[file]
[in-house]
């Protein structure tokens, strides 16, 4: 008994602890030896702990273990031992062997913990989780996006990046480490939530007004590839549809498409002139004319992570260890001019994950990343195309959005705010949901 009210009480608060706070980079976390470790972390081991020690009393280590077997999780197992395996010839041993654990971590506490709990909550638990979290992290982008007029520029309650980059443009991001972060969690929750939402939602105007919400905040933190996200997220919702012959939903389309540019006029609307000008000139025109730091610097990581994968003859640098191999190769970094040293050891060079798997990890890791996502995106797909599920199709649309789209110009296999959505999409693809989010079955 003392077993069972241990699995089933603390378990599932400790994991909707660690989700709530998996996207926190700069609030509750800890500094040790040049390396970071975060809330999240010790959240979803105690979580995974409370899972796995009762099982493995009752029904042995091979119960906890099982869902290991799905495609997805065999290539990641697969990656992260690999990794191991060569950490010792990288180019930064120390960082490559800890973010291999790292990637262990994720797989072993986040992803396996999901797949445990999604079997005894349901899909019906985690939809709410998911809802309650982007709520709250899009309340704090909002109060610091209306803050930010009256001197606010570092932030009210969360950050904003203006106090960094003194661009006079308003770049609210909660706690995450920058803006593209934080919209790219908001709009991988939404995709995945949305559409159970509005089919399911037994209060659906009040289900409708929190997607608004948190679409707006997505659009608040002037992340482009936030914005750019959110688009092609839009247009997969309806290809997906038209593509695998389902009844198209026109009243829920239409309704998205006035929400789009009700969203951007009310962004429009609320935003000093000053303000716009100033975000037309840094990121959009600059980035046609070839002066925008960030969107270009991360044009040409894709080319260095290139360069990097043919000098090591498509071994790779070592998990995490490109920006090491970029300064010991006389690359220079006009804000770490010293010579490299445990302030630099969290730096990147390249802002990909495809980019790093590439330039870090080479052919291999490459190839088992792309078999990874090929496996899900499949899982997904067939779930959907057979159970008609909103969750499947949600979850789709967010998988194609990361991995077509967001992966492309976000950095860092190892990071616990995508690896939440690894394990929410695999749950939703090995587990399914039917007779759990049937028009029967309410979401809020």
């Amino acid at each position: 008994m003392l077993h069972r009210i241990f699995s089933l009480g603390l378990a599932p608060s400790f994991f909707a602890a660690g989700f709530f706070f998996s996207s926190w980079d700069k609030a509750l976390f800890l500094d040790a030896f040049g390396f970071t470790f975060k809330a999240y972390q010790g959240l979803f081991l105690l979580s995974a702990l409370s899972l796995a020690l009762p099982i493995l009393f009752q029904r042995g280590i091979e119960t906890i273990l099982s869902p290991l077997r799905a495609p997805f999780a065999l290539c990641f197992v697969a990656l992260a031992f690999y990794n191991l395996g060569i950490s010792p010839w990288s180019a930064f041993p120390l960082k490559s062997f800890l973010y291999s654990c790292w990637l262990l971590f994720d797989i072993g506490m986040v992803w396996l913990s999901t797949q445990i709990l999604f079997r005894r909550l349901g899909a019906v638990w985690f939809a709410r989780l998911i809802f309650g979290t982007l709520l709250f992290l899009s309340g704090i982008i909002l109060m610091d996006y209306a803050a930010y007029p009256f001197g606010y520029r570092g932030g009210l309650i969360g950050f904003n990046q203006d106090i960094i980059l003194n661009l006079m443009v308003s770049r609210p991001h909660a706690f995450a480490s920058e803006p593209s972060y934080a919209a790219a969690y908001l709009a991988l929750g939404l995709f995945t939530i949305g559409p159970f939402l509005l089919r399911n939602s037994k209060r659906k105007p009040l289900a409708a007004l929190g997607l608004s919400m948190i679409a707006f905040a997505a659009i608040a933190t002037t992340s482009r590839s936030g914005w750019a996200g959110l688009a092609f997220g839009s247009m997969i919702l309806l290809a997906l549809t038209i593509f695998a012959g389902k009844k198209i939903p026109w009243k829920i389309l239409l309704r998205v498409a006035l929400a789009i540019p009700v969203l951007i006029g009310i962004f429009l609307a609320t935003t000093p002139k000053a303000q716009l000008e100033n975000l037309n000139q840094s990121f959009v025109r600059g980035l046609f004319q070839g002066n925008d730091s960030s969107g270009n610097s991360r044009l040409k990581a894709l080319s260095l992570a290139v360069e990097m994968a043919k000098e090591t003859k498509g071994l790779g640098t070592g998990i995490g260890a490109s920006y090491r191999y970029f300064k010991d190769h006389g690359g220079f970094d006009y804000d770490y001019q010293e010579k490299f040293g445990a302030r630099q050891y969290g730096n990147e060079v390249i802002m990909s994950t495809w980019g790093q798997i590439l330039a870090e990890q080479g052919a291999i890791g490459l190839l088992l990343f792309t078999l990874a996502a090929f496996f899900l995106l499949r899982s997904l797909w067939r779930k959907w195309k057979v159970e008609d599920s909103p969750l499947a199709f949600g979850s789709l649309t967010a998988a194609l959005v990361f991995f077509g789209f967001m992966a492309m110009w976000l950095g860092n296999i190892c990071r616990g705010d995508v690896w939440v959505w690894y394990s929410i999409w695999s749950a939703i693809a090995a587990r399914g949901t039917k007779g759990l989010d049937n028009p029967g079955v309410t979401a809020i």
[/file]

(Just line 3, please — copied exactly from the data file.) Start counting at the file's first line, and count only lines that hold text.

């Amino acid at each position: 008994m003392l077993h069972r009210i241990f699995s089933l009480g603390l378990a599932p608060s400790f994991f909707a602890a660690g989700f709530f706070f998996s996207s926190w980079d700069k609030a509750l976390f800890l500094d040790a030896f040049g390396f970071t470790f975060k809330a999240y972390q010790g959240l979803f081991l105690l979580s995974a702990l409370s899972l796995a020690l009762p099982i493995l009393f009752q029904r042995g280590i091979e119960t906890i273990l099982s869902p290991l077997r799905a495609p997805f999780a065999l290539c990641f197992v697969a990656l992260a031992f690999y990794n191991l395996g060569i950490s010792p010839w990288s180019a930064f041993p120390l960082k490559s062997f800890l973010y291999s654990c790292w990637l262990l971590f994720d797989i072993g506490m986040v992803w396996l913990s999901t797949q445990i709990l999604f079997r005894r909550l349901g899909a019906v638990w985690f939809a709410r989780l998911i809802f309650g979290t982007l709520l709250f992290l899009s309340g704090i982008i909002l109060m610091d996006y209306a803050a930010y007029p009256f001197g606010y520029r570092g932030g009210l309650i969360g950050f904003n990046q203006d106090i960094i980059l003194n661009l006079m443009v308003s770049r609210p991001h909660a706690f995450a480490s920058e803006p593209s972060y934080a919209a790219a969690y908001l709009a991988l929750g939404l995709f995945t939530i949305g559409p159970f939402l509005l089919r399911n939602s037994k209060r659906k105007p009040l289900a409708a007004l929190g997607l608004s919400m948190i679409a707006f905040a997505a659009i608040a933190t002037t992340s482009r590839s936030g914005w750019a996200g959110l688009a092609f997220g839009s247009m997969i919702l309806l290809a997906l549809t038209i593509f695998a012959g389902k009844k198209i939903p026109w009243k829920i389309l239409l309704r998205v498409a006035l929400a789009i540019p009700v969203l951007i006029g009310i962004f429009l609307a609320t935003t000093p002139k000053a303000q716009l000008e100033n975000l037309n000139q840094s990121f959009v025109r600059g980035l046609f004319q070839g002066n925008d730091s960030s969107g270009n610097s991360r044009l040409k990581a894709l080319s260095l992570a290139v360069e990097m994968a043919k000098e090591t003859k498509g071994l790779g640098t070592g998990i995490g260890a490109s920006y090491r191999y970029f300064k010991d190769h006389g690359g220079f970094d006009y804000d770490y001019q010293e010579k490299f040293g445990a302030r630099q050891y969290g730096n990147e060079v390249i802002m990909s994950t495809w980019g790093q798997i590439l330039a870090e990890q080479g052919a291999i890791g490459l190839l088992l990343f792309t078999l990874a996502a090929f496996f899900l995106l499949r899982s997904l797909w067939r779930k959907w195309k057979v159970e008609d599920s909103p969750l499947a199709f949600g979850s789709l649309t967010a998988a194609l959005v990361f991995f077509g789209f967001m992966a492309m110009w976000l950095g860092n296999i190892c990071r616990g705010d995508v690896w939440v959505w690894y394990s929410i999409w695999s749950a939703i693809a090995a587990r399914g949901t039917k007779g759990l989010d049937n028009p029967g079955v309410t979401a809020i």